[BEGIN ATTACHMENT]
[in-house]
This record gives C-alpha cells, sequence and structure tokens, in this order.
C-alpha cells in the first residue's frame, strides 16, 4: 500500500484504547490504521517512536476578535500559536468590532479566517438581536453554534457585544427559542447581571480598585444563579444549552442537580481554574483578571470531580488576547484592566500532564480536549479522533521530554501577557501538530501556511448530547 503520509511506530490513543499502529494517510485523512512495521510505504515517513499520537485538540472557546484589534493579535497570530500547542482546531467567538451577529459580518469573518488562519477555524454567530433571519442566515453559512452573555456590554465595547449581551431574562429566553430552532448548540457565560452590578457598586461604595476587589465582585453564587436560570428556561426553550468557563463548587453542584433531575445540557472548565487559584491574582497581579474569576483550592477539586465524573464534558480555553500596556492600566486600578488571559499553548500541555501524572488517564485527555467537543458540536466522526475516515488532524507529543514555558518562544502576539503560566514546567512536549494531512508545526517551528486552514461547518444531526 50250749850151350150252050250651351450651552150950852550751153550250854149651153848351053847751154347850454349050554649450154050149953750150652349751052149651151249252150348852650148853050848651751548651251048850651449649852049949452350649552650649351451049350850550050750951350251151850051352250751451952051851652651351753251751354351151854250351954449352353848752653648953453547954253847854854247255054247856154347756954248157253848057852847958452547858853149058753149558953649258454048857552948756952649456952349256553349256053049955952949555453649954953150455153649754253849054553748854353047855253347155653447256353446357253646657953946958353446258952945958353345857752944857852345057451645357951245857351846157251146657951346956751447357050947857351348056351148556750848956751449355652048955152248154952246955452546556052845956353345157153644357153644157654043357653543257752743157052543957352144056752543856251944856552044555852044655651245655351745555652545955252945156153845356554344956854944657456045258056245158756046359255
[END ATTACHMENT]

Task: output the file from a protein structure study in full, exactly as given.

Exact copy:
[in-house]
This record gives C-alpha cells, sequence and structure tokens, in this order.
C-alpha cells in the first residue's frame, strides 16, 4: 500500500484504547490504521517512536476578535500559536468590532479566517438581536453554534457585544427559542447581571480598585444563579444549552442537580481554574483578571470531580488576547484592566500532564480536549479522533521530554501577557501538530501556511448530547 503520509511506530490513543499502529494517510485523512512495521510505504515517513499520537485538540472557546484589534493579535497570530500547542482546531467567538451577529459580518469573518488562519477555524454567530433571519442566515453559512452573555456590554465595547449581551431574562429566553430552532448548540457565560452590578457598586461604595476587589465582585453564587436560570428556561426553550468557563463548587453542584433531575445540557472548565487559584491574582497581579474569576483550592477539586465524573464534558480555553500596556492600566486600578488571559499553548500541555501524572488517564485527555467537543458540536466522526475516515488532524507529543514555558518562544502576539503560566514546567512536549494531512508545526517551528486552514461547518444531526 50250749850151350150252050250651351450651552150950852550751153550250854149651153848351053847751154347850454349050554649450154050149953750150652349751052149651151249252150348852650148853050848651751548651251048850651449649852049949452350649552650649351451049350850550050750951350251151850051352250751451952051851652651351753251751354351151854250351954449352353848752653648953453547954253847854854247255054247856154347756954248157253848057852847958452547858853149058753149558953649258454048857552948756952649456952349256553349256053049955952949555453649954953150455153649754253849054553748854353047855253347155653447256353446357253646657953946958353446258952945958353345857752944857852345057451645357951245857351846157251146657951346956751447357050947857351348056351148556750848956751449355652048955152248154952246955452546556052845956353345157153644357153644157654043357653543257752743157052543957352144056752543856251944856552044555852044655651245655351745555652545955252945156153845356554344956854944657456045258056245158756046359255